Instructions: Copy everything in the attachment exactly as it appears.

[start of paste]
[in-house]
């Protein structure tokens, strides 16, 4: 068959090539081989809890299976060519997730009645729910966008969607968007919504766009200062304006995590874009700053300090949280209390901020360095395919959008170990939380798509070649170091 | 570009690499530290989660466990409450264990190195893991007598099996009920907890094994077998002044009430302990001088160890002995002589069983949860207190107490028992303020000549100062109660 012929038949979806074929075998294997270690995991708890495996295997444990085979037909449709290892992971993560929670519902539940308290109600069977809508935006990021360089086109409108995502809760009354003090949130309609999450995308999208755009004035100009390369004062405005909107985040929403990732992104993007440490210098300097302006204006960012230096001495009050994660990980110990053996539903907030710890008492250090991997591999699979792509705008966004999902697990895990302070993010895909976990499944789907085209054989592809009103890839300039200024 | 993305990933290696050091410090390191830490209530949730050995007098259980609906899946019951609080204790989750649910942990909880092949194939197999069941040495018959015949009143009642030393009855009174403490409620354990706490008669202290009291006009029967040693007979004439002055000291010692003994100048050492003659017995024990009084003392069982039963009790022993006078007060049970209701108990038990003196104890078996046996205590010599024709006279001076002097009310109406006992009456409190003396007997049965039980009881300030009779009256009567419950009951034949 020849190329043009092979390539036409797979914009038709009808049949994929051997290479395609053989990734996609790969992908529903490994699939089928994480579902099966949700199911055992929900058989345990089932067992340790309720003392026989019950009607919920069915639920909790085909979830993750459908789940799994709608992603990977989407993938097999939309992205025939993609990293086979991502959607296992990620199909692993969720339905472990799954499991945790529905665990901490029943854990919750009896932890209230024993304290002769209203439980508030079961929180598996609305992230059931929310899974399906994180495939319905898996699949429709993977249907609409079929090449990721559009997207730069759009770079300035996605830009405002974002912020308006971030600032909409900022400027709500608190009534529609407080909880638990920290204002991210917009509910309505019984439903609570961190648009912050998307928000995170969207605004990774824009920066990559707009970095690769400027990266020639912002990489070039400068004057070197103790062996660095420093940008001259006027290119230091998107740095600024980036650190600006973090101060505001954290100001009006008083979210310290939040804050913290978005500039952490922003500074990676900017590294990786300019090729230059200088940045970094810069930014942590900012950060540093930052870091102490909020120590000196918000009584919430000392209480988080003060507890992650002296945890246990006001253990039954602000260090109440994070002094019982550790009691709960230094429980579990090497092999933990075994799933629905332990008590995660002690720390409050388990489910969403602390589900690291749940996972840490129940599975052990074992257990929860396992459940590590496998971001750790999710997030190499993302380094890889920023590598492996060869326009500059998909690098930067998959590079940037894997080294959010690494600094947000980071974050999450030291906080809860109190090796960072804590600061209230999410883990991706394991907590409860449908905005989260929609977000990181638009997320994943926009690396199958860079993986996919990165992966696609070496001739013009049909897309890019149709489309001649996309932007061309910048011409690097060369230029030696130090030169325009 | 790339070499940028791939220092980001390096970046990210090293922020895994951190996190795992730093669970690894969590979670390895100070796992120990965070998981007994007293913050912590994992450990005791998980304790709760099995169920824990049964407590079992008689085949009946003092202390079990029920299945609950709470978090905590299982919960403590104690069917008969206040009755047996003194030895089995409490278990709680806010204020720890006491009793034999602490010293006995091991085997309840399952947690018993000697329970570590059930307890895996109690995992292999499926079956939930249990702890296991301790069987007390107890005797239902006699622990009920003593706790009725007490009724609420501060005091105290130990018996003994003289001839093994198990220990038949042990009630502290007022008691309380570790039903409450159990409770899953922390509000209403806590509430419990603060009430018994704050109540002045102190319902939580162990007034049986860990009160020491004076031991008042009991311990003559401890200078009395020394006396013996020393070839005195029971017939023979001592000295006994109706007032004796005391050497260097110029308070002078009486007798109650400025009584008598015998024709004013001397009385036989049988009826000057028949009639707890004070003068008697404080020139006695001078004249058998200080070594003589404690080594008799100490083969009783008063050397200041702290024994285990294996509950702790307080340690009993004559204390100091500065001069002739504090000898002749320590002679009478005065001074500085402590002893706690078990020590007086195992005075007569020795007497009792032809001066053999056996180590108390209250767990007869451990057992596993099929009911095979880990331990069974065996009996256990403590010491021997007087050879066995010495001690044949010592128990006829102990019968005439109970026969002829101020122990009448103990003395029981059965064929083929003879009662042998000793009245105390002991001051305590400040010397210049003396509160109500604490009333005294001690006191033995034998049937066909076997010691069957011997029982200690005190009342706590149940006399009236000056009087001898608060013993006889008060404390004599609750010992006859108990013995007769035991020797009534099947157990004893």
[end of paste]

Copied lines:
[in-house]
């Protein structure tokens, strides 16, 4: 068959090539081989809890299976060519997730009645729910966008969607968007919504766009200062304006995590874009700053300090949280209390901020360095395919959008170990939380798509070649170091 | 570009690499530290989660466990409450264990190195893991007598099996009920907890094994077998002044009430302990001088160890002995002589069983949860207190107490028992303020000549100062109660 012929038949979806074929075998294997270690995991708890495996295997444990085979037909449709290892992971993560929670519902539940308290109600069977809508935006990021360089086109409108995502809760009354003090949130309609999450995308999208755009004035100009390369004062405005909107985040929403990732992104993007440490210098300097302006204006960012230096001495009050994660990980110990053996539903907030710890008492250090991997591999699979792509705008966004999902697990895990302070993010895909976990499944789907085209054989592809009103890839300039200024 | 993305990933290696050091410090390191830490209530949730050995007098259980609906899946019951609080204790989750649910942990909880092949194939197999069941040495018959015949009143009642030393009855009174403490409620354990706490008669202290009291006009029967040693007979004439002055000291010692003994100048050492003659017995024990009084003392069982039963009790022993006078007060049970209701108990038990003196104890078996046996205590010599024709006279001076002097009310109406006992009456409190003396007997049965039980009881300030009779009256009567419950009951034949 020849190329043009092979390539036409797979914009038709009808049949994929051997290479395609053989990734996609790969992908529903490994699939089928994480579902099966949700199911055992929900058989345990089932067992340790309720003392026989019950009607919920069915639920909790085909979830993750459908789940799994709608992603990977989407993938097999939309992205025939993609990293086979991502959607296992990620199909692993969720339905472990799954499991945790529905665990901490029943854990919750009896932890209230024993304290002769209203439980508030079961929180598996609305992230059931929310899974399906994180495939319905898996699949429709993977249907609409079929090449990721559009997207730069759009770079300035996605830009405002974002912020308006971030600032909409900022400027709500608190009534529609407080909880638990920290204002991210917009509910309505019984439903609570961190648009912050998307928000995170969207605004990774824009920066990559707009970095690769400027990266020639912002990489070039400068004057070197103790062996660095420093940008001259006027290119230091998107740095600024980036650190600006973090101060505001954290100001009006008083979210310290939040804050913290978005500039952490922003500074990676900017590294990786300019090729230059200088940045970094810069930014942590900012950060540093930052870091102490909020120590000196918000009584919430000392209480988080003060507890992650002296945890246990006001253990039954602000260090109440994070002094019982550790009691709960230094429980579990090497092999933990075994799933629905332990008590995660002690720390409050388990489910969403602390589900690291749940996972840490129940599975052990074992257990929860396992459940590590496998971001750790999710997030190499993302380094890889920023590598492996060869326009500059998909690098930067998959590079940037894997080294959010690494600094947000980071974050999450030291906080809860109190090796960072804590600061209230999410883990991706394991907590409860449908905005989260929609977000990181638009997320994943926009690396199958860079993986996919990165992966696609070496001739013009049909897309890019149709489309001649996309932007061309910048011409690097060369230029030696130090030169325009 | 790339070499940028791939220092980001390096970046990210090293922020895994951190996190795992730093669970690894969590979670390895100070796992120990965070998981007994007293913050912590994992450990005791998980304790709760099995169920824990049964407590079992008689085949009946003092202390079990029920299945609950709470978090905590299982919960403590104690069917008969206040009755047996003194030895089995409490278990709680806010204020720890006491009793034999602490010293006995091991085997309840399952947690018993000697329970570590059930307890895996109690995992292999499926079956939930249990702890296991301790069987007390107890005797239902006699622990009920003593706790009725007490009724609420501060005091105290130990018996003994003289001839093994198990220990038949042990009630502290007022008691309380570790039903409450159990409770899953922390509000209403806590509430419990603060009430018994704050109540002045102190319902939580162990007034049986860990009160020491004076031991008042009991311990003559401890200078009395020394006396013996020393070839005195029971017939023979001592000295006994109706007032004796005391050497260097110029308070002078009486007798109650400025009584008598015998024709004013001397009385036989049988009826000057028949009639707890004070003068008697404080020139006695001078004249058998200080070594003589404690080594008799100490083969009783008063050397200041702290024994285990294996509950702790307080340690009993004559204390100091500065001069002739504090000898002749320590002679009478005065001074500085402590002893706690078990020590007086195992005075007569020795007497009792032809001066053999056996180590108390209250767990007869451990057992596993099929009911095979880990331990069974065996009996256990403590010491021997007087050879066995010495001690044949010592128990006829102990019968005439109970026969002829101020122990009448103990003395029981059965064929083929003879009662042998000793009245105390002991001051305590400040010397210049003396509160109500604490009333005294001690006191033995034998049937066909076997010691069957011997029982200690005190009342706590149940006399009236000056009087001898608060013993006889008060404390004599609750010992006859108990013995007769035991020797009534099947157990004893």